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The New York Times' Supreme Court expert, Linda Greenhouse, wrote that the recent Supreme Court case about the opt-out process developed to accommodate religious nonprofits' objections to the Affordable Care Act's (ACA) contraceptive mandate “is not a case about nuns” -- a reference to one of the plaintiffs in the case, The Little Sisters of the Poor. Greenhouse noted that “opponents of the contraception mandate have been brilliant in positioning the case as being about nuns,” even though the Little Sisters are only one of the 30 plaintiffs, and that “it’s hard to believe” that such positioning “has not at least subliminally played on the instincts and helped to shape the views of some members of the Supreme Court.”
In Zurbik v Burwell, the Supreme Court was asked to decide if the objecting 30 religious nonprofits -- which, Greenhouse wrote, included “Little Sisters of the Poor, a religious order whose mission is to run nursing homes for the elderly poor” -- were substantially burdened by the requirement that they notify their insurance provider that they object to providing contraception coverage. This notification would then allow the insurance providers to provide cost-free contraceptive coverage to the employees of the objecting religious nonprofits. On May 16, the Supreme Court opted not to decide the case on its merits and sent it back to the lower courts, hoping that the government and the plaintiffs would work out a compromise .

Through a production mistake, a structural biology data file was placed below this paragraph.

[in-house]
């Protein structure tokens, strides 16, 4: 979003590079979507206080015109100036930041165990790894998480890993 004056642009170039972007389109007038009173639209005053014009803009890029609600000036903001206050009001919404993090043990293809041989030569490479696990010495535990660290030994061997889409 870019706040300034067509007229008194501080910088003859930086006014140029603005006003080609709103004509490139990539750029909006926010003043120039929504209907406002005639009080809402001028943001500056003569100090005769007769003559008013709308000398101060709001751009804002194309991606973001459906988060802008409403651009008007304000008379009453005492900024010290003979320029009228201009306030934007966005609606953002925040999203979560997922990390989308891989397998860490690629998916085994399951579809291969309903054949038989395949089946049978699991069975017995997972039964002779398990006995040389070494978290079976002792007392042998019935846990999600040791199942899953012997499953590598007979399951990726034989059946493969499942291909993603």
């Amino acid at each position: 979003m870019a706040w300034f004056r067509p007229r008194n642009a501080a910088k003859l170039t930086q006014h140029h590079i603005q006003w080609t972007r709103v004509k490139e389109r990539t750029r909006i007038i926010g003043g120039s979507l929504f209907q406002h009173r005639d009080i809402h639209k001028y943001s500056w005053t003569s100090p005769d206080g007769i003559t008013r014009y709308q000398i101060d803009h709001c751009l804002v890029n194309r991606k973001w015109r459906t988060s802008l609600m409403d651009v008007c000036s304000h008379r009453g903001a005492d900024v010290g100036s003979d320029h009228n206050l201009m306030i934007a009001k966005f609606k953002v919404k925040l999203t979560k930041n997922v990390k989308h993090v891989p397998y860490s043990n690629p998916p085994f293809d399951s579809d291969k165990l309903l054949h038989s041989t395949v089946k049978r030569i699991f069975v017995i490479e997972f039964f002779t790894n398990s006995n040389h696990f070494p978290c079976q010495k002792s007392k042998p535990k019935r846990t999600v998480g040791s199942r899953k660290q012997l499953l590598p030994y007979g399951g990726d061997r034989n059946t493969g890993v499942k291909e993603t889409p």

Greenhouse wrote that aside from the Little Sisters, the other plaintiffs include high schools, colleges, charities and several individuals, saying that “it’s time for the administration and its supporters to recapture the narrative and make clear to a confused public that this is not a case about nuns. It’s a case about women who should not, by reason of their particular employment, have to forfeit the right to comprehensive health care that the law makes available to other women in the work force.”
From The New York Times’ May 26 column:
By my count, the Little Sisters of the Poor (who, as I’ve noted before, advertise themselves as equal-opportunity employers in the nursing home enterprise) are only one of 30 petitioners in the seven Supreme Court cases. The other 29 include Catholic and Baptist colleges, Catholic high schools, individual bishops, two chapters of Catholic Charities, other charities, and several individuals. Granted, it’s more compelling to hear about the travails of the Little Sisters (who even merited a photo op with Pope Francis last September) than about the objection to contraception coverage held by the named plaintiff in the lead case, the Most Reverend David A. Zubik of the Diocese of Pittsburgh.
Opponents of the contraception mandate have been brilliant in positioning the case as being about nuns who have a name “perfectly pitched to make liberals/progressives squirm,” as Mona Charen wrote in National Review in a post that accused The Washington Post of burying the group’s name in its story about the court’s decision. A reader had to turn to the jump, Ms. Charen complained, and “read down another five paragraphs to learn this is the case brought by the Little Sisters of the Poor.” Well, yes, and 29 other plaintiffs.
So pervasive has the administration-versus-nuns narrative been that it’s hard to believe that it has not at least subliminally played on the instincts and helped to shape the views of some members of the Supreme Court. Now that the cases are most likely back to square one, it’s time for the administration and its supporters to recapture the narrative and make clear to a confused public that this is not a case about nuns. It’s a case about women who should not, by reason of their particular employment, have to forfeit the right to comprehensive health care that the law makes available to other women in the work force. Wishful thinking, perhaps, but an urgent task.